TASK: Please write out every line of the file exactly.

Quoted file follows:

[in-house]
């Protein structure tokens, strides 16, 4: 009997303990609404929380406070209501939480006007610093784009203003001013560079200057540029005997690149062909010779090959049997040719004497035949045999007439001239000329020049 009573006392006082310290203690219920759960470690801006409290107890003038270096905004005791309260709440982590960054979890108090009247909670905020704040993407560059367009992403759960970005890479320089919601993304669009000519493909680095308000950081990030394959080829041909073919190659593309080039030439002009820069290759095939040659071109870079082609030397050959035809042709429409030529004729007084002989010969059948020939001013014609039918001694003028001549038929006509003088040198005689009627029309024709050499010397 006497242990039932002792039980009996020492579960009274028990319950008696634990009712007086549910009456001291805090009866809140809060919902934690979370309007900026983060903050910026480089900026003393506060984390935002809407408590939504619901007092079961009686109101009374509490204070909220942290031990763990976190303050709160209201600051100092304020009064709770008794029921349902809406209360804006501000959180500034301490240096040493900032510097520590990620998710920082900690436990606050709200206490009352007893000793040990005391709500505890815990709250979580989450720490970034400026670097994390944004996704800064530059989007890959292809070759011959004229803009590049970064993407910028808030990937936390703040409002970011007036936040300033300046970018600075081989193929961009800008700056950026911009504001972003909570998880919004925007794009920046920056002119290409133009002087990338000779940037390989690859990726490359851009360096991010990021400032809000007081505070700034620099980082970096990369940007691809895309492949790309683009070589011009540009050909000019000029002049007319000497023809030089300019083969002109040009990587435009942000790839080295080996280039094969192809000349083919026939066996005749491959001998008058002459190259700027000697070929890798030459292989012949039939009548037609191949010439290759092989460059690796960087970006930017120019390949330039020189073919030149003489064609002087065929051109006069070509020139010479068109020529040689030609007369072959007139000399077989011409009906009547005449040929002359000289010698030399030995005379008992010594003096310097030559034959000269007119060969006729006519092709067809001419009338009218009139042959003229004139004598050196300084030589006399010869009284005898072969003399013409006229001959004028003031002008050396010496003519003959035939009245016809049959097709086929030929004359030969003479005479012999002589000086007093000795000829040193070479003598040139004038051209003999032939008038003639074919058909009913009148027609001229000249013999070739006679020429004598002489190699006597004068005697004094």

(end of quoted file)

[in-house]
């Protein structure tokens, strides 16, 4: 009997303990609404929380406070209501939480006007610093784009203003001013560079200057540029005997690149062909010779090959049997040719004497035949045999007439001239000329020049 009573006392006082310290203690219920759960470690801006409290107890003038270096905004005791309260709440982590960054979890108090009247909670905020704040993407560059367009992403759960970005890479320089919601993304669009000519493909680095308000950081990030394959080829041909073919190659593309080039030439002009820069290759095939040659071109870079082609030397050959035809042709429409030529004729007084002989010969059948020939001013014609039918001694003028001549038929006509003088040198005689009627029309024709050499010397 006497242990039932002792039980009996020492579960009274028990319950008696634990009712007086549910009456001291805090009866809140809060919902934690979370309007900026983060903050910026480089900026003393506060984390935002809407408590939504619901007092079961009686109101009374509490204070909220942290031990763990976190303050709160209201600051100092304020009064709770008794029921349902809406209360804006501000959180500034301490240096040493900032510097520590990620998710920082900690436990606050709200206490009352007893000793040990005391709500505890815990709250979580989450720490970034400026670097994390944004996704800064530059989007890959292809070759011959004229803009590049970064993407910028808030990937936390703040409002970011007036936040300033300046970018600075081989193929961009800008700056950026911009504001972003909570998880919004925007794009920046920056002119290409133009002087990338000779940037390989690859990726490359851009360096991010990021400032809000007081505070700034620099980082970096990369940007691809895309492949790309683009070589011009540009050909000019000029002049007319000497023809030089300019083969002109040009990587435009942000790839080295080996280039094969192809000349083919026939066996005749491959001998008058002459190259700027000697070929890798030459292989012949039939009548037609191949010439290759092989460059690796960087970006930017120019390949330039020189073919030149003489064609002087065929051109006069070509020139010479068109020529040689030609007369072959007139000399077989011409009906009547005449040929002359000289010698030399030995005379008992010594003096310097030559034959000269007119060969006729006519092709067809001419009338009218009139042959003229004139004598050196300084030589006399010869009284005898072969003399013409006229001959004028003031002008050396010496003519003959035939009245016809049959097709086929030929004359030969003479005479012999002589000086007093000795000829040193070479003598040139004038051209003999032939008038003639074919058909009913009148027609001229000249013999070739006679020429004598002489190699006597004068005697004094």